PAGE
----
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Green Cross cannabis delivery service to shut down after 10 years

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An advertisement for a medical marijuana dispensary is seen on the side of a Muni bus in San Francisco’s Chinatown neighborhood Tuesday, November 21, 2017. (Jessica Christian/S.F. Examiner)
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One of San Francisco’s 16 permitted cannabis delivery services has decided to shut down next month, the San Francisco Examiner has learned.

The Green Cross, founded by Kevin Reed, a long-time medical marijuana advocate who uses cannabis to manage chronic back pain, initially opened its doors in San Francisco in 2004 as a storefront in Noe Valley. But after being forced to close its doors amid complaints from residents, Reed morphed the business into a delivery service in 2006.

In 2013, The Green Cross “finally” re-opened as a storefront at 4218 Mission St. in the Excelsior District. The storefront will remain open, but the delivery service will end.

Reed has notified the San Francisco Health Department that his delivery service will close Dec. 16.

SEE RELATED: SF will allow existing dispensaries to sell recreational cannabis beginning Jan. 5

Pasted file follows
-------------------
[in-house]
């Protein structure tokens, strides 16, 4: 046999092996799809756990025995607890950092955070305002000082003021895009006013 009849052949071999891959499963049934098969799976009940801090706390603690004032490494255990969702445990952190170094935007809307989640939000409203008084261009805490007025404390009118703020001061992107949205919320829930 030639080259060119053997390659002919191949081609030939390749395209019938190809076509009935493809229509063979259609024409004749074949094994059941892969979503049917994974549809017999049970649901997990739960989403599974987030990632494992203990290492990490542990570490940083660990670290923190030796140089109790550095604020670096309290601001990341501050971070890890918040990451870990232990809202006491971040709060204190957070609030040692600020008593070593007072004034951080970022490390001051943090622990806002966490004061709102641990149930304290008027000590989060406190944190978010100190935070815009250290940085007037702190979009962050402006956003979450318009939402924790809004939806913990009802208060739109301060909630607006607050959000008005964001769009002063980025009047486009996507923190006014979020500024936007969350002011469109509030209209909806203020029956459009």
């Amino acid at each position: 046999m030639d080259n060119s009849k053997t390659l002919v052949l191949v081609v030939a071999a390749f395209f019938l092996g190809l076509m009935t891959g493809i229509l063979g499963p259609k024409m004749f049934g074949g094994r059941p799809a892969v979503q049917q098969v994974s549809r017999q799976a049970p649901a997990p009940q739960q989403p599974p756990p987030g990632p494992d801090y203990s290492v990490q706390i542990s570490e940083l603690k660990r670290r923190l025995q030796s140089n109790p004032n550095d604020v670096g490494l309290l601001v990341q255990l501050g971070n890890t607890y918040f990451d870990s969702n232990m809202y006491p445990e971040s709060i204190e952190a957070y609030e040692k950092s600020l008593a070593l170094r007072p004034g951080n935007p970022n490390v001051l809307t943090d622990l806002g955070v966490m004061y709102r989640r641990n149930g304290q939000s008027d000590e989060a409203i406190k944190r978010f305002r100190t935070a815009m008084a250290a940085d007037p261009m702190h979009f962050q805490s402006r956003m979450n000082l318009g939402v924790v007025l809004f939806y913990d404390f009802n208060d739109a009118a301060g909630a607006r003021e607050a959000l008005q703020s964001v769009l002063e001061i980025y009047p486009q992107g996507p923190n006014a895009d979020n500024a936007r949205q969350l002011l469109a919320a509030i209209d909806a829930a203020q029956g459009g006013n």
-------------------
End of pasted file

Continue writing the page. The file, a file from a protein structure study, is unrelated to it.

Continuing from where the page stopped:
“Due to the proliferation of unlicensed delivery services, IRS 280E rules, and the overwhelming amount of competition in a for-profit industry, we have decided it is best for us to be the first delivery business to close down after the passing of Prop. 64,” Reed wrote in an email to to the Health Department, which he provided to the Examiner on Wednesday.

“It has been a pleasure operating a delivery service in San Francisco for the past 10 years, and we are still extremely proud to be The City’s first permitted medical cannabis dispensary (permit #0001).”

Reed continued, “We do, however, look forward to serving the citizens of San Francisco through our Outer Mission storefront location for many years to come.”

On Tuesday, the Board of Supervisors approved recreational cannabis regulations that will allow existing permitted medical dispensaries and delivery services to begin selling retail cannabis as early as Jan. 5 if they meet certain requirements.

Those requirements include obtaining a temporary 120-day state license and, if they have 10 or more workers, ensuring that 30 percent of hours worked are by employees who were impacted by the war on drugs, as defined an equity program that was also approved Tuesday.

With the passage of Proposition 64 last year, recreational cannabis becomes legal in California on Jan 1.

In a text message to the Examiner, Reed expanded on his reasons for shutting the delivery service.

“Delivery has never been a profitable model,” he wrote. “It was truly a means of survival for us after the closing of our original location and ultimately a free service we provided after we opened the storefront in the Outer Mission. With all the overhead coming at us under these new regulations there’s absolutely no way our organization can sustain these costs.”

He added, “For more perspective, delivery was down 45 percent in sales this year!”

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